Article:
Learning to be Humble
Rejoice greatly, O daughter of Zion! Shout, daughter of Jerusalem! See, your King comes to you, righteous and having salvation, gentle and riding on a donkey, on the colt of a donkey (Zechariah 9:9)
Soon we will be remembering Palm Sunday and Jesus’ entry into Jerusalem. The crowd shouted praise and threw their cloaks and branches ahead of Him. Jesus was not a king returning from great victories, but the crowds knew about His enabling teaching, miracles and healings. They wanted Him to be the conquering King who would oust the Romans and reign over Israel. Jesus chose the colt because an earthly victor would have ridden a horse, reserved for Royalty and high ranking military officers. Jesus was coming in humility because He had a humble heart. His incarnation was an act of humility and ultimate sacrifice. Before His arrest, Jesus had washed the disciples’ feet. This was normally the job of the least of the slaves. He did this in order to demonstrate God’s desire and pattern for the Christian life and leadership.
On the cross Jesus didn’t cry, “I forgive them”, but “Father forgive them for they do not know what they are doing.” (Mark 10:35-45)
James and John wanted exaltation and admiration, but Jesus said that true greatness is being the “slave of all”. (Mark 10:44)
So what would humility look like in a believer’s life? Jesus taught us in His sermon on the mount:
1) Turning the other cheek.
“….but I tell you, do not resist an evil person. If someone strikes you on the right cheek, turn to him the other also.” (Matthew 5:39)
2) Going the second mile.
“If someone forces you to go one mile, go with him two miles.” (Matthew 5:41)
3) Pray for your enemies.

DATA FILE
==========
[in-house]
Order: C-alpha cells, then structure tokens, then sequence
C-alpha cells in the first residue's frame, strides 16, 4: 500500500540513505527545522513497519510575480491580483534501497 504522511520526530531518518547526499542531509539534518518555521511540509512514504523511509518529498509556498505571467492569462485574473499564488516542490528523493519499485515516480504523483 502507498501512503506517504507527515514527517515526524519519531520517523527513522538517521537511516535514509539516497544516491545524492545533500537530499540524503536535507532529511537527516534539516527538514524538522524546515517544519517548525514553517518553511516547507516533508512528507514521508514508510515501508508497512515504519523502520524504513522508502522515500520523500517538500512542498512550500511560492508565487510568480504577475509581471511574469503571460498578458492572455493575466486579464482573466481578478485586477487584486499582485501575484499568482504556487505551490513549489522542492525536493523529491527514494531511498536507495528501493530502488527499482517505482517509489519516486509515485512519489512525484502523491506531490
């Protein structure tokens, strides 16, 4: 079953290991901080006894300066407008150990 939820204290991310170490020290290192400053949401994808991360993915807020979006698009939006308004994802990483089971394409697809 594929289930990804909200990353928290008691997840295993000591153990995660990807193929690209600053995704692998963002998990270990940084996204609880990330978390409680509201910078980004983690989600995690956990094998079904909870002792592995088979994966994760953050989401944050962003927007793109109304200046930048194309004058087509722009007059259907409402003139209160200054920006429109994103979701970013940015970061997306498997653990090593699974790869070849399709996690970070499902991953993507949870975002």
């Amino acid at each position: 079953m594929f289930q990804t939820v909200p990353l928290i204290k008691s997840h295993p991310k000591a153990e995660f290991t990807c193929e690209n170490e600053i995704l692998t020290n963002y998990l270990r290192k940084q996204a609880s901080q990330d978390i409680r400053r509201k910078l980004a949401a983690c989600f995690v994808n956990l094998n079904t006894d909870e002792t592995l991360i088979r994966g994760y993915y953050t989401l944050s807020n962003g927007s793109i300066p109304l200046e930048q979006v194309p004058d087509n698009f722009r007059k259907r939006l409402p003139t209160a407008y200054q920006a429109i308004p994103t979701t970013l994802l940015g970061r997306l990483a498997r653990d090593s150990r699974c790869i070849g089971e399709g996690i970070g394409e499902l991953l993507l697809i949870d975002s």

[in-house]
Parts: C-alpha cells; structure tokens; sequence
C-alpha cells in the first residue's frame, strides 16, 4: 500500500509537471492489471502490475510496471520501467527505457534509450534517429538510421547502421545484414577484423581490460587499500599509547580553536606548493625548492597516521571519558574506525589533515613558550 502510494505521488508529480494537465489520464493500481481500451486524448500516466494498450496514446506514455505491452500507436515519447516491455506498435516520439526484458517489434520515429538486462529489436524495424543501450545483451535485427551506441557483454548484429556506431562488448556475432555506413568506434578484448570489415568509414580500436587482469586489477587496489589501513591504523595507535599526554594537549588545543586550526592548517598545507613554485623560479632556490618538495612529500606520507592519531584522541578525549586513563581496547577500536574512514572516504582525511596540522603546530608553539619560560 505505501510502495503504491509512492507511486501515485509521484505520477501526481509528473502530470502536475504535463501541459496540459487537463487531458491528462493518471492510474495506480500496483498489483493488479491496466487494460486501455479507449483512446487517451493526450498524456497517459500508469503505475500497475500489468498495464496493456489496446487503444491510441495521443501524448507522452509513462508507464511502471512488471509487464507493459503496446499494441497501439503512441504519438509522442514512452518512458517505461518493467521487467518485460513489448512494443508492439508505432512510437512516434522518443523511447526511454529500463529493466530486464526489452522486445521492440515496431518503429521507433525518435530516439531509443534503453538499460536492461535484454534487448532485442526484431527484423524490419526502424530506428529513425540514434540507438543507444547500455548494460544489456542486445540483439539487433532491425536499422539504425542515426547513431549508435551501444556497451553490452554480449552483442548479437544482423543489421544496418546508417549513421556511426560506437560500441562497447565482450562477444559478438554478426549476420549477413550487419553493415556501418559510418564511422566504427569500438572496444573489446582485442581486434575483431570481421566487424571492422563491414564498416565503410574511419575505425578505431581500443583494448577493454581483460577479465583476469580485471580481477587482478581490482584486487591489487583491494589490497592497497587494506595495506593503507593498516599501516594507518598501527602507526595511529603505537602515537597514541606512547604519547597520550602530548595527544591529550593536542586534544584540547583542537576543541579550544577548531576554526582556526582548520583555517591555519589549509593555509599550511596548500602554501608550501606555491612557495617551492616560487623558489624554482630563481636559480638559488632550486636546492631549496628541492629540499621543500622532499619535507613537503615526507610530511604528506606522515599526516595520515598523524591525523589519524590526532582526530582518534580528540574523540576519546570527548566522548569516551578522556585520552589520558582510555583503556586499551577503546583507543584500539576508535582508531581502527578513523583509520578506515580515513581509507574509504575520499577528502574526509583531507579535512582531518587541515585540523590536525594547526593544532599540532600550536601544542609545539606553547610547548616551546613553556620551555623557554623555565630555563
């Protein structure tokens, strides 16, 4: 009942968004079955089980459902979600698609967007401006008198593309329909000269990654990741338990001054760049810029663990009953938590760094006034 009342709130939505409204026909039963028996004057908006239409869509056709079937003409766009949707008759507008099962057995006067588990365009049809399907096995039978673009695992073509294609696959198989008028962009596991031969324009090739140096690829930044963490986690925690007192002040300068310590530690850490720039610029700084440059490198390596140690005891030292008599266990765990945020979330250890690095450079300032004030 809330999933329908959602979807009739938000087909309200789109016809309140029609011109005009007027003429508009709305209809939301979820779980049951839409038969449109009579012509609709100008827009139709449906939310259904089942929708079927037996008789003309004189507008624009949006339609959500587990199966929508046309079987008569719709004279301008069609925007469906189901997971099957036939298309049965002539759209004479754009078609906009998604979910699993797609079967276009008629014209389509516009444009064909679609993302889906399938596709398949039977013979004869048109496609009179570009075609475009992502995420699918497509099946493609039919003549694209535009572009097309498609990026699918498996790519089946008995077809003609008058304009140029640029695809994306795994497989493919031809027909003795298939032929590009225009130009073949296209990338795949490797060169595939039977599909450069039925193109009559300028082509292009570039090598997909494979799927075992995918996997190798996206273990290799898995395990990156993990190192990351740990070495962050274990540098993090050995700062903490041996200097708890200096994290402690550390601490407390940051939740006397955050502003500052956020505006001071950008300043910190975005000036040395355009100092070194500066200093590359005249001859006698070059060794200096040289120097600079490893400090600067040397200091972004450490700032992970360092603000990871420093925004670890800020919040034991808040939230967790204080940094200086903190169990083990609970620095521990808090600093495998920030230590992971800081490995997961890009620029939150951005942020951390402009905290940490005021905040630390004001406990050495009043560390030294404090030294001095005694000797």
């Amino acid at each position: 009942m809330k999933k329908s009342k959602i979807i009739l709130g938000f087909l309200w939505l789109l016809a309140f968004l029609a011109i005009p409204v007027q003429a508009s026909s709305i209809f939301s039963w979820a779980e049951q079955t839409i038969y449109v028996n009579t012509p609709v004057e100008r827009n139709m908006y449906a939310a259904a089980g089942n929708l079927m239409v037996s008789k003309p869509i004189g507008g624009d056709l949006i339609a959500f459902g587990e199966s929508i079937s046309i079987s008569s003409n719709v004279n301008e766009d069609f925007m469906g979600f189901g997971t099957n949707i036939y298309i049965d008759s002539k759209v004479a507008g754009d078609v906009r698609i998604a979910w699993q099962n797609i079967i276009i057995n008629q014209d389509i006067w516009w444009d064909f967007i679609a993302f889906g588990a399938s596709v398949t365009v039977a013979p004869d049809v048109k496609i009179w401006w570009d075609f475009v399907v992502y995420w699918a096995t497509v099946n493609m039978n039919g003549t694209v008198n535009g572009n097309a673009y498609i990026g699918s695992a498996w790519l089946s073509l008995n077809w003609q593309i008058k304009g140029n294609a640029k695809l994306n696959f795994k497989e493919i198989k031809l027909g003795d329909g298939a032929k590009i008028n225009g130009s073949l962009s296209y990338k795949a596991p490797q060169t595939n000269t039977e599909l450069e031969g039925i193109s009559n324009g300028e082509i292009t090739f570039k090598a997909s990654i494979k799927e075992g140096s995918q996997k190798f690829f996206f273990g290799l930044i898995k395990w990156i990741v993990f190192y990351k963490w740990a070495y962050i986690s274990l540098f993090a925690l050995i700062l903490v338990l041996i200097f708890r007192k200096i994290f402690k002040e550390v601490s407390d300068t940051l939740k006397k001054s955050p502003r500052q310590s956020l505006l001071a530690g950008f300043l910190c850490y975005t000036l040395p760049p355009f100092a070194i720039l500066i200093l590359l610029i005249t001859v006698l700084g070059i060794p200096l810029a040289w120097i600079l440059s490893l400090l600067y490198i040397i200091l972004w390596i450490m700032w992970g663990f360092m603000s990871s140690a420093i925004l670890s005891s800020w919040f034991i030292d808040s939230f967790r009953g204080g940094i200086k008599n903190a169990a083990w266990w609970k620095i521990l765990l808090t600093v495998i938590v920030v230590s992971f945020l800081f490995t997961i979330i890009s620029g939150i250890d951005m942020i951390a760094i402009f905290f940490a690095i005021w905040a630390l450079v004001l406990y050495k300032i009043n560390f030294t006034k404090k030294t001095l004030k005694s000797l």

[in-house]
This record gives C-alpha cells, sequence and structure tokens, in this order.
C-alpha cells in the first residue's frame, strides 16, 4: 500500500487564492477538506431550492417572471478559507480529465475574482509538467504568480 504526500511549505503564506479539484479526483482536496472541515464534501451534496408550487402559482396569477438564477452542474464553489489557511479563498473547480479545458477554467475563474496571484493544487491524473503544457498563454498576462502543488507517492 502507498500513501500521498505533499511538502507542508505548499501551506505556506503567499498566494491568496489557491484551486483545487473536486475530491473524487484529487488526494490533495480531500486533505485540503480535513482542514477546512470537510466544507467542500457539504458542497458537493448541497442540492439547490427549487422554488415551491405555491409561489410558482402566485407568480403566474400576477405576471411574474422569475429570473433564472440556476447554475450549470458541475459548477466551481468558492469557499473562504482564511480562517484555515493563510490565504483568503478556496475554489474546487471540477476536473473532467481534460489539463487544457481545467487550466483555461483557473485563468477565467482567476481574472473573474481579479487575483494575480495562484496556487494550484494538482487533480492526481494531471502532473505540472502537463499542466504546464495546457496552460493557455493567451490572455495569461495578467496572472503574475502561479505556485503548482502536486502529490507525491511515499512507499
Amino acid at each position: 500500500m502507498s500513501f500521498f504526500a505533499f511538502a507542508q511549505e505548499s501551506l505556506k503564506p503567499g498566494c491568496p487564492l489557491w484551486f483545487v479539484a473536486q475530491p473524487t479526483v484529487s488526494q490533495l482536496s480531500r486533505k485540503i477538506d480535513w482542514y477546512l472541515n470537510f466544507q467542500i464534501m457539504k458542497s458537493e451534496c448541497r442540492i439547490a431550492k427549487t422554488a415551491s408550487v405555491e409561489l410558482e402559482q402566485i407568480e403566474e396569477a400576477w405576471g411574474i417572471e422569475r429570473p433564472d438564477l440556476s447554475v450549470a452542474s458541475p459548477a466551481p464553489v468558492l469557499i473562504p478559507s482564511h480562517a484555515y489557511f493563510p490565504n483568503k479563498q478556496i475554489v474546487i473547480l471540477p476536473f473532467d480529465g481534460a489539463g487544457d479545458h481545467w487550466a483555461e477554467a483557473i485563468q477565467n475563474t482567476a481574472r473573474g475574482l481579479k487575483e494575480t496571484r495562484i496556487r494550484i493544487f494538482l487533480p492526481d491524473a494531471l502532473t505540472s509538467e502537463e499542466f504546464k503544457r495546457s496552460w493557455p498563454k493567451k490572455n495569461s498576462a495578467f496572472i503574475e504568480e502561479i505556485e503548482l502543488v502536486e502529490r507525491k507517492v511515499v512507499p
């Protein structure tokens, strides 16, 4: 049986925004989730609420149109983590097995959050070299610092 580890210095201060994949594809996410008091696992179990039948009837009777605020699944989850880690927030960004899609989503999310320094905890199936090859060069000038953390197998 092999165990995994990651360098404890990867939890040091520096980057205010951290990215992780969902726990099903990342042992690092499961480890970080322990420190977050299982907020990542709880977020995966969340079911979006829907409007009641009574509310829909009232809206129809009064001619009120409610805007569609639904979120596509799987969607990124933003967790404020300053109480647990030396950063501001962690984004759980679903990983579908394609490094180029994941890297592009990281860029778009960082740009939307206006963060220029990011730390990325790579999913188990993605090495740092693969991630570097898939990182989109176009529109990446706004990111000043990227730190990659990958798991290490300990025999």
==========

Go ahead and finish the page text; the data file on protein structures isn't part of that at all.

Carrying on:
“...but I tell you, love your enemies and pray for those who persecute you.” (Matthew 5:44)
4) Jesus also talked about forgiving those who have sinned against us (Matthew 6:14) and not to judge others (Matthew 7:1)
R. T. Kendall writes, “Jesus practised what He preached. He never grieved the Holy Spirit. He fulfilled the law as He promised. He was the greatest man of prayer there ever was. He became nothing when He became obedient to death on the cross. May God grant that what Jesus taught us may grip us.”
Reflection: Since I was ordained in 1972 there has been a shift in the nature of leadership in the church. The emphasis of leadership has moved away from humility and service. Moses, perhaps the greatest leader of the Jews, is described in Numbers 12:3 as “the most humble of men”, and Jesus laid down His life for the salvation of many, including us. The leader, in some instances, has become the preacher/manager, a person normally out of reach to the ordinary members of the congregation. He receives vision from God to which members sign up and finance. This model is often effective in winning converts and increasing church membership. Members are discipled and pastored in a small group. Most often it is the leaders of such groups who are the humble servants, and a small group naturally creates a friendly and deepening mutuality.
Prayer: Father forgive us that we often forget that humility is part of the cost of discipleship. Grant that Your Holy Spirit, planted within us when we first believed, may awaken us to the temptations of seeking position, and empower us to walk the path of humility that Jesus walked. Amen.